Anyway, I think there are a few companies/areas that I’d like to roll-up.  This is me personally speaking, having nothing to do with any business I’m affiliated with.  Also, please note that I’ve not put any banking rigor to this, so have no idea about valuations/cap tables, etc – so this is purely conversational fodder.

URL Shortening ServicesBit.ly for example.  I’d like to buy as many of them that have a userbase, and roll them out a la TweetLnks style.  I cannot sit on Twitter all day long (or even Seesmic Desktop or Tweetdeck) so I miss a whole host of links that are shared that may be interesting to me.  @bbhlabs and @epc share some great links (amongst dozens of others) and I miss them.   If I can strike deals with all of the URL Shortening Serivces (or buy them), I’d be able to create a very comprehensive new type of daily digest.   Not sure if the idea is coming across well, but I think it has legs.  Monetization can come from adding affiliate links (getting buy-off from the stakeholders) as well, as, premium services.

TweetDeck & Seesmic – may be too late for the latter, but I think rolling companies like these up is a very nice platform for the next generation of communication online and thru mobile.   AOL IM is making a play for the mobile space now (just released, AT&T should be scared), but these are two fantastic AIR platforms that have lots of opportunity.  Could compliment the above.

Data Aggregators – Exelate, BlueKai, Domdex, Demdex, Lookery, TargusInfo, etc.  Package them all up and own the data space.  Every ad network and holding company will need access to this data so if you can aggregate all of these players up and create a centralized cookie jar, could be really interesting.  While one would argue that the sum of the parts is greater than the whole, I am not sure if that stands up inthe short-term for these players.  I think there could be a quick exit here as well.

Any others?  Thoughts?

April Speaking Engagements

I have just returned from speaking at the OMMA Global conference with friends & industry luminaries John Battelle, Jason Calacanis, and Paul Kedrosky which was all about the intersection of advertising with technology.  If you missed the talk, Max Kalehoff, our panel moderator (and VP of Marketing @ Clickable) penned a nice piece in MediaPost.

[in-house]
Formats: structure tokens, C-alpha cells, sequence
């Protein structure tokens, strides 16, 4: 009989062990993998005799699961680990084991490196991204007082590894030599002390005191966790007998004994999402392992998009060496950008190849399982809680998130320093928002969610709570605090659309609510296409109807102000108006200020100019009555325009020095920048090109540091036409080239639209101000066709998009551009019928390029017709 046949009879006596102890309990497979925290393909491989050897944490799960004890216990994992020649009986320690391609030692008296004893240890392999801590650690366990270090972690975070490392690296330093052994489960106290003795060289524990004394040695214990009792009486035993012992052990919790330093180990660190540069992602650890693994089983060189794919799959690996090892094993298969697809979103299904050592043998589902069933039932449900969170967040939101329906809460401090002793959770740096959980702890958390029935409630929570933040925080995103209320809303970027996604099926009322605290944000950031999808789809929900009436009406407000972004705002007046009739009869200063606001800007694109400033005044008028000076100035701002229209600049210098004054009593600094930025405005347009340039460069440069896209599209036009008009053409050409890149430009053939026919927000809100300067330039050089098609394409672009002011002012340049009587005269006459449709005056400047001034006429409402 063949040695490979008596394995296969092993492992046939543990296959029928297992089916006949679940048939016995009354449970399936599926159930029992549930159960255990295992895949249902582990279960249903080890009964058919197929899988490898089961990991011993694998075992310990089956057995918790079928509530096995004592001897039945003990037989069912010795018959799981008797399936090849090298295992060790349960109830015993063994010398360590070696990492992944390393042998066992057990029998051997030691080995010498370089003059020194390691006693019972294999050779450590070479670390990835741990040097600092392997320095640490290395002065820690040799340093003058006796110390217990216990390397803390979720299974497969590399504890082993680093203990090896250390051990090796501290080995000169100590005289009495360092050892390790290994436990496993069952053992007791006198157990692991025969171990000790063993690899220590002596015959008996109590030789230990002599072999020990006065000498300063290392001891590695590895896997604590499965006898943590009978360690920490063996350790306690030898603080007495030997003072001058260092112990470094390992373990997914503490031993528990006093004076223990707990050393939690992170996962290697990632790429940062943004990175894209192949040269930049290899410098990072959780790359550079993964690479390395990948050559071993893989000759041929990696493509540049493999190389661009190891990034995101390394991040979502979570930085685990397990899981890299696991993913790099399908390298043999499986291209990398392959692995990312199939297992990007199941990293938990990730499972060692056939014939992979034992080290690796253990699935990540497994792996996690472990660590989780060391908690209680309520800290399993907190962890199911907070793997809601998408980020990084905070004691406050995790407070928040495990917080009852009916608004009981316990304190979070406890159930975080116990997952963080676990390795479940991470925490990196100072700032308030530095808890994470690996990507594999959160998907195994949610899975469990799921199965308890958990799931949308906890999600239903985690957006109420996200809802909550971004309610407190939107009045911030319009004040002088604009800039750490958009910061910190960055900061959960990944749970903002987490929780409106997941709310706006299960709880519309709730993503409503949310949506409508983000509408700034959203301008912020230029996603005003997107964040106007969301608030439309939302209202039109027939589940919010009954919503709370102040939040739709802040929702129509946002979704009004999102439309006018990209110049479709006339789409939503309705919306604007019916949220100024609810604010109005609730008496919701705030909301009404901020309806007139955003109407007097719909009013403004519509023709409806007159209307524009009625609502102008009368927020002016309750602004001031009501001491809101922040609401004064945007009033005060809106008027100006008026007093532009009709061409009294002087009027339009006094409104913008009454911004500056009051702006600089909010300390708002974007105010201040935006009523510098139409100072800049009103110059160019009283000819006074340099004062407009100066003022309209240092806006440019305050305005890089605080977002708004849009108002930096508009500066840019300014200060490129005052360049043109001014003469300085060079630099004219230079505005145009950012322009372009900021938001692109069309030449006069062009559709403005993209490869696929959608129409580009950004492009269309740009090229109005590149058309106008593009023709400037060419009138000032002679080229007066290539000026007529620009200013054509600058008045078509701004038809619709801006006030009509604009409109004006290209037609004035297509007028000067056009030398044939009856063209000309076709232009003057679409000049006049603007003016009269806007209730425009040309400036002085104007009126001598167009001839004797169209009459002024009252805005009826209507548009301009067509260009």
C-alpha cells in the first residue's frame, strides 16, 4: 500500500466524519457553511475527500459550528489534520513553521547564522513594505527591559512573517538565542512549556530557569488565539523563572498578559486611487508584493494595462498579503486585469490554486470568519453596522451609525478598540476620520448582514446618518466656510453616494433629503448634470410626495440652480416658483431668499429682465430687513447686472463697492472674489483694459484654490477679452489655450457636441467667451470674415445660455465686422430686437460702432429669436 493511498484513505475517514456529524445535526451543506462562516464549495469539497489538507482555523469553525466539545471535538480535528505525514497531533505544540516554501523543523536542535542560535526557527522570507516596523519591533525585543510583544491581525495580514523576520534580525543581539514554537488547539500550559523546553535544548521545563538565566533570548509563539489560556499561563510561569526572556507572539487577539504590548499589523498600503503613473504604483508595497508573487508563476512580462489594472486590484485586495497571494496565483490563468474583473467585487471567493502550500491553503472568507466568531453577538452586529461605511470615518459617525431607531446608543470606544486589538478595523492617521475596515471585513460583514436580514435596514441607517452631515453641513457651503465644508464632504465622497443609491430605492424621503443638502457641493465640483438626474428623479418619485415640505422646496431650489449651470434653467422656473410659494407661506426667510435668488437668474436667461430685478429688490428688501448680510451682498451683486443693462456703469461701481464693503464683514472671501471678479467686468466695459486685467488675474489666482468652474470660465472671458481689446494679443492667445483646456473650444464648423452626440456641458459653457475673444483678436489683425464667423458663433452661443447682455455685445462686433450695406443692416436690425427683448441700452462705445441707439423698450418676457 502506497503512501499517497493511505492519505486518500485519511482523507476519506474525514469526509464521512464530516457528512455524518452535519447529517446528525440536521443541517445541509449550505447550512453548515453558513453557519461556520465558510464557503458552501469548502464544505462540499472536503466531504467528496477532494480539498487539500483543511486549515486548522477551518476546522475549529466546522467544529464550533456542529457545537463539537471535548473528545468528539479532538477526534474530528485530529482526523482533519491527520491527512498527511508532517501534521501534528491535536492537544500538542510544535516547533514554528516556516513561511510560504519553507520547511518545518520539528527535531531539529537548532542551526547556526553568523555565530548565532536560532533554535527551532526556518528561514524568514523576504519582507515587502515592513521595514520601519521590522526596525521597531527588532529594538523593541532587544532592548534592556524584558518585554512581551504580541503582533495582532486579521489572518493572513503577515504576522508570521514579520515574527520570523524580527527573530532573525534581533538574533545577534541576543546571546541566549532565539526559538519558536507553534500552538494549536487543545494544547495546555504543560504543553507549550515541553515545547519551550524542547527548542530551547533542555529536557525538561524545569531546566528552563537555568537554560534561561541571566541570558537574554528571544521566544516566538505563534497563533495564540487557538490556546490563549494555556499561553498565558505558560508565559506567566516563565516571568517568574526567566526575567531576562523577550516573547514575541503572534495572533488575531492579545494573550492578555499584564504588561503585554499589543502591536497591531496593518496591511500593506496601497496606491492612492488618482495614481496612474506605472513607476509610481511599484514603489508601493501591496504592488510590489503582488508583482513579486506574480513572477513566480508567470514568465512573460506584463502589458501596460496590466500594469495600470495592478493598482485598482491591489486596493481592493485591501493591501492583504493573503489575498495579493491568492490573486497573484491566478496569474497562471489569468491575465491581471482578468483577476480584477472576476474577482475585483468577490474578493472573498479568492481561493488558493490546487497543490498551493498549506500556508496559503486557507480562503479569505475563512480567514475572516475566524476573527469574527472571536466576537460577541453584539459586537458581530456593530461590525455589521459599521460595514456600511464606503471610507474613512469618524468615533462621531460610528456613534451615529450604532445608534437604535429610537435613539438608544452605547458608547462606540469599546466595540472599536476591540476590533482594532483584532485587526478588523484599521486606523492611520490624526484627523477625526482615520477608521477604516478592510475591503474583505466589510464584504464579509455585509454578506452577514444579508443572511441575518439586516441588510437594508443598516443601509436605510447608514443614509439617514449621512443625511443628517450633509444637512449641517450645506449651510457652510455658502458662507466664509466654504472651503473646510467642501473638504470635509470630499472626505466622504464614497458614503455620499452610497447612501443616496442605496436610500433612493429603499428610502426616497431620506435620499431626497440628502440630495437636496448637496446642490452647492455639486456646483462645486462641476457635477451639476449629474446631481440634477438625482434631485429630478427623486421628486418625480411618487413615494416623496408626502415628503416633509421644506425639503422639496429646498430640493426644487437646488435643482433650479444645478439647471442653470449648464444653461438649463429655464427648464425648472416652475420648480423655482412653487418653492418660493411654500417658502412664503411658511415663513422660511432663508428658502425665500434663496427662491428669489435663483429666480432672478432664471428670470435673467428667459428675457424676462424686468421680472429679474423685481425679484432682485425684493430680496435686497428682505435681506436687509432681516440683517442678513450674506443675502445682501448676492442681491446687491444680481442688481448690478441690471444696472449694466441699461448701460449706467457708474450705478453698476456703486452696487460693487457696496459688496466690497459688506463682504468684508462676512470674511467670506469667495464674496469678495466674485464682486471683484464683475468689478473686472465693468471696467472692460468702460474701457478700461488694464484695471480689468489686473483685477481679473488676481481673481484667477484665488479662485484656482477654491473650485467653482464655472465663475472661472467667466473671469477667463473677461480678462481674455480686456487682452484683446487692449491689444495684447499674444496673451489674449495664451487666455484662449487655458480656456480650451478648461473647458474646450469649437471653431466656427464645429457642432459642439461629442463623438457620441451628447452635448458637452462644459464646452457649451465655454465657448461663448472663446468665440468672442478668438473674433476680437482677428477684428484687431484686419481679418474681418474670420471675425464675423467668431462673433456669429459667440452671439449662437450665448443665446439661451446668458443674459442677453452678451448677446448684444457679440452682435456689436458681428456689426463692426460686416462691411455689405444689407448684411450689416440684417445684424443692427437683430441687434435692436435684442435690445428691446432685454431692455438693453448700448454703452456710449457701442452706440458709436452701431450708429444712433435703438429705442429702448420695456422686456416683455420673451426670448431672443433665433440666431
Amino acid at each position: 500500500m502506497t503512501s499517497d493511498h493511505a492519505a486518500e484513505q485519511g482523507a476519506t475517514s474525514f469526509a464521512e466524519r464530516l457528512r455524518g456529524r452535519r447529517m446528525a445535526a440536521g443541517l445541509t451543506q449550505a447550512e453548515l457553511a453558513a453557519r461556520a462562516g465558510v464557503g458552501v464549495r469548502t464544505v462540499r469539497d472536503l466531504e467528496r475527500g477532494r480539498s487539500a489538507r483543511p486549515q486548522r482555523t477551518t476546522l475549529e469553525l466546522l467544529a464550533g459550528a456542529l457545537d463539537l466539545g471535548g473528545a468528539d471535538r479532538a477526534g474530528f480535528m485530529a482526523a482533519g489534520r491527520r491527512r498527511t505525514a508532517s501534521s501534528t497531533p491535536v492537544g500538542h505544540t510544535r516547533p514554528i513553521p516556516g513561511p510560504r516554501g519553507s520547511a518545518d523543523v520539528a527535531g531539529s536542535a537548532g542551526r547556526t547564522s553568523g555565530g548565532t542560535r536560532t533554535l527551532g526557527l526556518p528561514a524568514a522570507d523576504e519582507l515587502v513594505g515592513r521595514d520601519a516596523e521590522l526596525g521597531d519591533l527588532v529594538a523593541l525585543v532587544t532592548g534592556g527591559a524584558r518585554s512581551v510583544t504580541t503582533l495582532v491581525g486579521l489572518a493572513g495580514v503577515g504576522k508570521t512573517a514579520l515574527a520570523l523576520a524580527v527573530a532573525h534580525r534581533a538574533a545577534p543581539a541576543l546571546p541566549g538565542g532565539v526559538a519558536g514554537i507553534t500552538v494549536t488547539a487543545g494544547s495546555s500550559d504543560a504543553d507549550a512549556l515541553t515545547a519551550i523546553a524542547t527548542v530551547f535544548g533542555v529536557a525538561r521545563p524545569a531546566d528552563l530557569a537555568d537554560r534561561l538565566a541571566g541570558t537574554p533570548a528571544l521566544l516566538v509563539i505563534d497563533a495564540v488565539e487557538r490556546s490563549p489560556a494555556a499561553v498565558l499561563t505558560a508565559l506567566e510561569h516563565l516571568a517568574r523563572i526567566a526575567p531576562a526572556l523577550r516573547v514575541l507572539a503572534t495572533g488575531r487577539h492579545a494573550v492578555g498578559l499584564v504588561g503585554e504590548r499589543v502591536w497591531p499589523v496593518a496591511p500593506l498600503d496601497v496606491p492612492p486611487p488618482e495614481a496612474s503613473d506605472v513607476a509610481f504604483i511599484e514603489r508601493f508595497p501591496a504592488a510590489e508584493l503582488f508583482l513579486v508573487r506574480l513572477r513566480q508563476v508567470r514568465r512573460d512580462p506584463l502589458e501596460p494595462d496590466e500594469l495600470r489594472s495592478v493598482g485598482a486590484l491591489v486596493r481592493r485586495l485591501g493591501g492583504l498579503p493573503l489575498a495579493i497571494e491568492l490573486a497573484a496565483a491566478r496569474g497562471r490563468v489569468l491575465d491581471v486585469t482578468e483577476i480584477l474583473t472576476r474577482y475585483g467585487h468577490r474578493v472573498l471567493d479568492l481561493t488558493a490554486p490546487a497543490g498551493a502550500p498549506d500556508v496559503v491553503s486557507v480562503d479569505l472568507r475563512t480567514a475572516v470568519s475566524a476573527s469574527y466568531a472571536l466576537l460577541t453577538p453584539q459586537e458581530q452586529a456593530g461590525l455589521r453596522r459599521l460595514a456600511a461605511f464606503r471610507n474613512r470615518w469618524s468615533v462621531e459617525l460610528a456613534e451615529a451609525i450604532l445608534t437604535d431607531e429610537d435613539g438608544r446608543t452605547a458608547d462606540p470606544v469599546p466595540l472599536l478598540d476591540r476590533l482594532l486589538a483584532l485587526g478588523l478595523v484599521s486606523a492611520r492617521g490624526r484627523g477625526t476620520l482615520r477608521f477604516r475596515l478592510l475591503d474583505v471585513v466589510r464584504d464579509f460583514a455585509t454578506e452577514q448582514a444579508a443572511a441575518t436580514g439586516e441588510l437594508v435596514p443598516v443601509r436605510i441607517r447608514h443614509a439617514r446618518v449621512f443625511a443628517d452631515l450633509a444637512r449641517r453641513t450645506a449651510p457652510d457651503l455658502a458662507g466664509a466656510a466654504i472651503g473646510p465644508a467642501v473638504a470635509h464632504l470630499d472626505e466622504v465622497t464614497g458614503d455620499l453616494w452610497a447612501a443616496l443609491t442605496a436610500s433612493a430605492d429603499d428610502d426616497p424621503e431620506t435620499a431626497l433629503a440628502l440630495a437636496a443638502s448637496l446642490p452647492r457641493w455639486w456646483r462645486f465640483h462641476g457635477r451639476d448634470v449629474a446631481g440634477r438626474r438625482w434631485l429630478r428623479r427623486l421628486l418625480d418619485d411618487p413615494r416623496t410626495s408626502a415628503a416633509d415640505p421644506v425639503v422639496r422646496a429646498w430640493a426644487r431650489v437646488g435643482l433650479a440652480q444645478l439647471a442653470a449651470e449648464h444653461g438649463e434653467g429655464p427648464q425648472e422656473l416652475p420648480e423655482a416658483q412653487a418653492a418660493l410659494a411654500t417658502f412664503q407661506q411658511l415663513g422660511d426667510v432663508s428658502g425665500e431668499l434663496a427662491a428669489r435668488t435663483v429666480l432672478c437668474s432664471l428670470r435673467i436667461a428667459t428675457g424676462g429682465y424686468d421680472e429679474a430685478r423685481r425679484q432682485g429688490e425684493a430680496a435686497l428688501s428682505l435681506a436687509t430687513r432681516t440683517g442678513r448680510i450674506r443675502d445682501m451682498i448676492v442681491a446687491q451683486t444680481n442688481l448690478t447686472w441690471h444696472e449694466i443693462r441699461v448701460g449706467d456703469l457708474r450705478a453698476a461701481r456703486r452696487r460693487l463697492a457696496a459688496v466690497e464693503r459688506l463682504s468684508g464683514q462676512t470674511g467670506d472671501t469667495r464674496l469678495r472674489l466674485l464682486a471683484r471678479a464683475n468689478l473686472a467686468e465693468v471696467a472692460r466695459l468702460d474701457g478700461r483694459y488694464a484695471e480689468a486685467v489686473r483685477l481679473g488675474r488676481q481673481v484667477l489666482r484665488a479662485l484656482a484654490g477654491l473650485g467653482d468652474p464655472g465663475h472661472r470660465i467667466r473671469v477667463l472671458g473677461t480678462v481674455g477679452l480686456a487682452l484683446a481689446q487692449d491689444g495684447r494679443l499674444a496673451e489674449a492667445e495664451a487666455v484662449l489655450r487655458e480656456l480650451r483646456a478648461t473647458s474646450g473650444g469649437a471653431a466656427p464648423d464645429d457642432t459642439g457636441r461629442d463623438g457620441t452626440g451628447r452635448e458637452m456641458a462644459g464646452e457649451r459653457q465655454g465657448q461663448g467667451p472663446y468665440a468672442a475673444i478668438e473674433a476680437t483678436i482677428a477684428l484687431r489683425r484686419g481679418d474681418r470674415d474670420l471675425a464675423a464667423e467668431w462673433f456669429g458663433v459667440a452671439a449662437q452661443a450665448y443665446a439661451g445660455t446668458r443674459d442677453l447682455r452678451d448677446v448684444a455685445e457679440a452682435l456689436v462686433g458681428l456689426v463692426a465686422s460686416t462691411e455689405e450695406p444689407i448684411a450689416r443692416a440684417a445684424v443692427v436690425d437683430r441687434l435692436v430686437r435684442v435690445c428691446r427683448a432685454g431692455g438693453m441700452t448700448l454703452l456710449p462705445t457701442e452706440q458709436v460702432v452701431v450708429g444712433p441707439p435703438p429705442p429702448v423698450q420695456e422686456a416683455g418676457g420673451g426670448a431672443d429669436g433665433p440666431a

I haven’t been out speaking much (nor updating this blog as often) as things have been extremely hectic back in the NYC office and with the birth of my son (now almost 5 months old!).  I was supposed to be speaking at the Web 2.0 Expo in SF this coming week but had a client conflict come up and had to back out at the last possible second which I absolutely hate doing because it hinders the flow of the conference.  Apologies again to both the conference organizers and all who I was supposed to meet with.

Currently, the following speaking engagements are on my schedule for April 2009:

  • Bootstrapper Summit, billed as “the most intimate venture capital conference.”  I’ll be talking on Wednesday, April 1 at 9:30AM on a panel with some friends about investing and executing in digital media.   If you would like to attend, I have 1 FREE pass to give away.  Please contact me thru this form and the first who reaches out will get the pass.
  • NYC Entrepreneurship Week.  I’ll be speaking on April 21 at 5:00PM on an evening panel about media.   Some of the topics include emerging trends in media and the current and future media landscape.

Looking forward to speaking at these events.

Path 101 – Coming Out Party

Sans the party.

My wife (@sparkle201) and I (@dherman76) were asked by our friend Charlie O’Donnell about a year ago to invest in his new startup, Path 101, at a very early stage in it’s life cycle.  Initially Charlie approached me for the investment but I have no real domain knowledge of the HR world, so I flipped this one over to my wife who had been involved in HR for 15 years at a large global bank.

The deal was a no brainer when Charlie sold us his vision – even though he wasn’t quite there yet in terms of actual execution; his vision was grand and we feel that this sort of vision is needed in the marketplace.  Additionally, Path 101 helps filter millions of data sources (resumes) and turn them into actual information – an area that I’m interested in as a side note.